BANGKOK (AP) — The Ferrari driver who allegedly slammed into a motorcycle cop, dragged him along the road and then sped away from the mangled body took just hours to find, as investigators followed a trail of brake fluid into the gated estate of one of Thailand’s richest families.
But the prosecution of Red Bull heir Vorayuth “Boss” Yoovidhya has been delayed almost five years. When Vorayuth, 31, has been called in to face authorities, he hasn’t shown up, claiming through his attorney that he’s sick or out of the country on business. And while statutes of limitations run out on key charges this year, it’s widely assumed he’s hiding, possibly abroad, or quietly living locally, only going out in disguise.
Within weeks of the accident, The Associated Press has found, Vorayuth was back to enjoying his family’s jet-set life, largely associated with the Red Bull, an energy drink brand co-founded by his grandfather. He flies around the world on Red Bull jets, cheers their Formula One racing team from Red Bull’s VIP seats and keeps a black Porsche Carrera in London with a custom plate: B055 RBR. Boss Red Bull Racing.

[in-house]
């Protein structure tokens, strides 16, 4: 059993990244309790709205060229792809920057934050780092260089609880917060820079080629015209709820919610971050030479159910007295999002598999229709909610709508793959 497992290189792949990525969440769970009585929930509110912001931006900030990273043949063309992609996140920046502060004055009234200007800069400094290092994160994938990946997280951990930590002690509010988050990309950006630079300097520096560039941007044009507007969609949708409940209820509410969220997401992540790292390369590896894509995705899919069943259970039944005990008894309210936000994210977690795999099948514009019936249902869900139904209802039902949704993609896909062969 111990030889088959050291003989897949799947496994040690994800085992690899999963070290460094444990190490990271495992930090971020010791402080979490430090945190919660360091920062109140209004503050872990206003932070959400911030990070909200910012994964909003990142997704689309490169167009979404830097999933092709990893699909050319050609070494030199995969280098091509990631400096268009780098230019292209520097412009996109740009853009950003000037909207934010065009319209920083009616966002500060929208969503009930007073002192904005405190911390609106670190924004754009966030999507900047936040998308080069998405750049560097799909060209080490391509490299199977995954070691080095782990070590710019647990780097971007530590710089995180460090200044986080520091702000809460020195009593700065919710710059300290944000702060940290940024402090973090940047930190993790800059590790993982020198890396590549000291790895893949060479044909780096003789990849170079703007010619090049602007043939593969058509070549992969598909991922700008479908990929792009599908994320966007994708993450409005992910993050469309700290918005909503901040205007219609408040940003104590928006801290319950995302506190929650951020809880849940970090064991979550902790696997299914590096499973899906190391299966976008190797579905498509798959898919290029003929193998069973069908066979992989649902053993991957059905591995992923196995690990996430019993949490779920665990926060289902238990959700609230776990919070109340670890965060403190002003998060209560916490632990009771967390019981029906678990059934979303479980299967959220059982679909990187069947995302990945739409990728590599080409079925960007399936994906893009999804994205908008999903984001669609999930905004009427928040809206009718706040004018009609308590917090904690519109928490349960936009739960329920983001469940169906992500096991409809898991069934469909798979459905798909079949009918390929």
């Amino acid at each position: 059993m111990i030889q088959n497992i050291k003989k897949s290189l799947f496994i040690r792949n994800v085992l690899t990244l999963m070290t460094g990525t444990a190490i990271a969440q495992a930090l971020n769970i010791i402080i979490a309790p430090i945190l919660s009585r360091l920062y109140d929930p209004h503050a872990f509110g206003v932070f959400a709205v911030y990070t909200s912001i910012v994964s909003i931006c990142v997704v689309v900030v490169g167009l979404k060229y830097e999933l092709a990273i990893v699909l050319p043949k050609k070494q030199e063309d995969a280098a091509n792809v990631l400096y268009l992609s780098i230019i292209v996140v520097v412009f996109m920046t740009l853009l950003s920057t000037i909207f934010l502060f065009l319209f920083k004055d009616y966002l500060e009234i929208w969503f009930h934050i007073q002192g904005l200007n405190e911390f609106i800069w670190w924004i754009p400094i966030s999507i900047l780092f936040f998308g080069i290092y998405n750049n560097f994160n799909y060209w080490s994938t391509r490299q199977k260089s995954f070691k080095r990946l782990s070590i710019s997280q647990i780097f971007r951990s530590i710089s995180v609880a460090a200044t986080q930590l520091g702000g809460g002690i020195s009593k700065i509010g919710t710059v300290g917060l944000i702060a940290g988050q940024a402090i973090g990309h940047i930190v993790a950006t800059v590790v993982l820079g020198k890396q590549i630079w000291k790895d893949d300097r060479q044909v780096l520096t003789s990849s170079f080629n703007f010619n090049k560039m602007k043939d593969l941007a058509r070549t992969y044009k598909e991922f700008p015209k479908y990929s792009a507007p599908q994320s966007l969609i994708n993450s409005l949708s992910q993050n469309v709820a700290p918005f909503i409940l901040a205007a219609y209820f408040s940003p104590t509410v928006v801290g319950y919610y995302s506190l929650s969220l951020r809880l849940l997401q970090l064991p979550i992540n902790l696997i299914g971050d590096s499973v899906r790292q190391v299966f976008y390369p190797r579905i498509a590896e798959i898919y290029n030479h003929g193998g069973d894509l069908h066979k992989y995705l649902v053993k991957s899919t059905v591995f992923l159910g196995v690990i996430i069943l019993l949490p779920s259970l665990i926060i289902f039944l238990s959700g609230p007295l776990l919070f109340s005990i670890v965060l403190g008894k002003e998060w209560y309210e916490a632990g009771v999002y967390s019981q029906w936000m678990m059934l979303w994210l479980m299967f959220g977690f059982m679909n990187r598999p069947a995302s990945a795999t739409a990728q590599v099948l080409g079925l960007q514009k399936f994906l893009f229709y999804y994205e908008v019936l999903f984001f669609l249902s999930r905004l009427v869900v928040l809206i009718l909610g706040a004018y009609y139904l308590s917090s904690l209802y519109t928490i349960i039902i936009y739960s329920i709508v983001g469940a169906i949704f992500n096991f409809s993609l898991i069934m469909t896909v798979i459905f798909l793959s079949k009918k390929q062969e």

Last month, social media clues led AP reporters to the sacred city of Luang Prabang, Laos, where he and his family enjoyed a $1,000-a-night resort, visited temples and lounged by the pool.
Critics say inaction in this case epitomizes longstanding privilege for the wealthy class in Thailand, a politically tumultuous country that has struggled with rule of law for decades.
The Yoovidhya family attorney did not respond to AP’s request to interview Vorayuth.
He’s due at the prosecutors’ office again, this Thursday.
His brother is nicknamed Porsche, his sister Champagne. Vorayuth and his siblings grew up in a family whose fortune expanded from millions to billions. He attended a $40,000-a-year boarding school in the United Kingdom.
In rural Thailand, police Sgt. Maj. Wichean Glanprasert didn’t have such opportunities. The youngest of five, he was the first…